Consumer Reports Top Pain Med Advice You Don't Want to Miss

Prescription Medications
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Taking pain meds can be a risky venture toward managing your pain—especially if you have an underlying condition such as having had a heart attack, kidney failure, a stroke or even an ulcer reports researchers from the August issue of Consumer Reports on Health, who state that taking a common pain med like Advil can trigger or worsen cardiac and gastrointestinal problems.

Other sources state that taking some pain meds can actually kill your sex life.

In a current review of their “Best Buy Drugs,” researchers from Consumer Reports on Health took a look at the risks associated with taking some common nonsteroidal anti-inflammatory drugs (NSAIDs) that people choose for treating arthritic pain.

What they found was that all of them are equally effective in managing pain, but that for particular patients some NSAIDs may be safer than others. For example, naproxen-based meds such as Aleve and Midol appear to have a lower associated risk of causing a heart attack or stroke, whereas Celebrex is easier on a person’s stomach over other common pain relievers.

Their recommendations for which pain meds are safest and cheapest are summarized as follows:

• For patients who have a high risk of having a heart attack, a stroke or internal bleeding their recommendation for treating pain is to first try acetaminophen-based pain relievers such as Tylenol or its generic formulations. Their reason for this choice is that these types of pain relievers are not known for triggering the aforementioned medical conditions.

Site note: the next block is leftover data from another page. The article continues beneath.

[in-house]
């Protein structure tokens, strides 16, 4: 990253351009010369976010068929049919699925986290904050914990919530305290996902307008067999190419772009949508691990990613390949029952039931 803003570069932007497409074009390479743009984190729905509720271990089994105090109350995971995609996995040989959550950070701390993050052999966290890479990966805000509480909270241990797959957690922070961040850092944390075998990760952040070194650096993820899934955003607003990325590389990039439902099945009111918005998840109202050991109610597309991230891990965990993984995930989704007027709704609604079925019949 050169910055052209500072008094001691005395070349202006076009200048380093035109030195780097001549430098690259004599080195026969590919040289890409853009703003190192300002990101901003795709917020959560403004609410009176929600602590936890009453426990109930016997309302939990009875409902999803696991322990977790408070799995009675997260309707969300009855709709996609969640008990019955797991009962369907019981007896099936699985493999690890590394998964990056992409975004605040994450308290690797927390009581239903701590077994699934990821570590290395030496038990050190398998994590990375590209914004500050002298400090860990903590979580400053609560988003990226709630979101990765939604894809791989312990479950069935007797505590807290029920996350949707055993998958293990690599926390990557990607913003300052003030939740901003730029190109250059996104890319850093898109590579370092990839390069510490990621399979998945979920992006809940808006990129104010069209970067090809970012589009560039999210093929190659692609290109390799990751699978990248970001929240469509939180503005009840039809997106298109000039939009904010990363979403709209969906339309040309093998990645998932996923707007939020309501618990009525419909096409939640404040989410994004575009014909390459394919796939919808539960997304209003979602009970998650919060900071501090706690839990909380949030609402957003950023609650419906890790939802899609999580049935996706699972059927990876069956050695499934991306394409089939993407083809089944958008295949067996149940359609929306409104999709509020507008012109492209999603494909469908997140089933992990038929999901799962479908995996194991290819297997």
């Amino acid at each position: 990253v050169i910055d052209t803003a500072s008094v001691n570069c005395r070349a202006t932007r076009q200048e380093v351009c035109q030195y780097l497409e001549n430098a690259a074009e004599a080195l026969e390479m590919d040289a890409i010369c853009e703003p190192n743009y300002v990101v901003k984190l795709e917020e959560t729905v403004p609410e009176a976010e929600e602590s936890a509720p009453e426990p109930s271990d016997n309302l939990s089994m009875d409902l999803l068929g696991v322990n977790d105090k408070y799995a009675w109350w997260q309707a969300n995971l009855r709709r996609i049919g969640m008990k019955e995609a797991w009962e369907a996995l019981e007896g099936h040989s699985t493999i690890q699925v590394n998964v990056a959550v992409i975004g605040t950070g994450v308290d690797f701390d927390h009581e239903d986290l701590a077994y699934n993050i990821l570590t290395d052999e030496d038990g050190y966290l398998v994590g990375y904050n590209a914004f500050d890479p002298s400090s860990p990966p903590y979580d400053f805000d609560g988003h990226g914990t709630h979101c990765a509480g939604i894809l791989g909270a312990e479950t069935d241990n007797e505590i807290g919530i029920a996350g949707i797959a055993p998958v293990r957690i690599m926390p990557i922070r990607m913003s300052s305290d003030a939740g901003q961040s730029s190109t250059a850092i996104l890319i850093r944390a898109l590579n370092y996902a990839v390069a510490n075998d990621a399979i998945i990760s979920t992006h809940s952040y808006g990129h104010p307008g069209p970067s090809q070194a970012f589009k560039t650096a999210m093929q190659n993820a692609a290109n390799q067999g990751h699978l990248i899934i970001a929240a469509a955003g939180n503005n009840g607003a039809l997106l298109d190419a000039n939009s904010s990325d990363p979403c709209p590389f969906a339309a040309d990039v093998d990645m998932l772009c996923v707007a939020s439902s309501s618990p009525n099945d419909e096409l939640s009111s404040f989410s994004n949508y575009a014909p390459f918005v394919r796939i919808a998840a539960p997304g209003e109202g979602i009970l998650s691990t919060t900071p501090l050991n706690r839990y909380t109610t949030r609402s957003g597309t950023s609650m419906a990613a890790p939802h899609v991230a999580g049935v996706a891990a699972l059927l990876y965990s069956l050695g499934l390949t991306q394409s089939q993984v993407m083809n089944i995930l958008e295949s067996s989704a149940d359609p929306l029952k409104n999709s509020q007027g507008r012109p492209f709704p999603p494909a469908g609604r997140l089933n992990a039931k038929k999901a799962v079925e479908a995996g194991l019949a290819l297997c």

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• If the acetaminophen-based pain relievers do not provide enough relief, the next step is to try naproxen-based meds such as Aleve and Midol—two of their Best Buy Drug picks. However, if you have an increased risk of intestinal bleeding, Consumer Reports recommends trying celecoxib (Celebrex) as it has a lower risk of potential ulcer complications in comparison to other NSAIDs.

• Another option is to take pain relievers that are applied topically rather than orally. Consumer Reports on Heath recommends trying NSAIDs such as diclofenac gel (Voltaren), drops (Pennsaid), or patches (Flector) if you have cardiac or intestinal conditions. These pain relievers are believed to cause less internal bleeding and have the added benefit of posing less of a risk of a heart attack or stroke because the topical meds provide a lower dose of the active ingredients to the body.

• If you have kidney disease or kidney failure, Consumer Reports on Heath states that you should avoid all NSAIDs.

For a complete list of options toward treating arthritic pain, go to the August issue of Consumer Reports on Health or click online to their informative website CRBestBuyDrugs.org for more information.

For non-pill pain solutions, get plenty of exercise, focus on anti-inflammatory foods and maintain a normal weight.

Image Source: Courtesy of PhotoBucket

Reference: Consumer Reports on Health “Ease Arthritis Pain Safely” August 2013.

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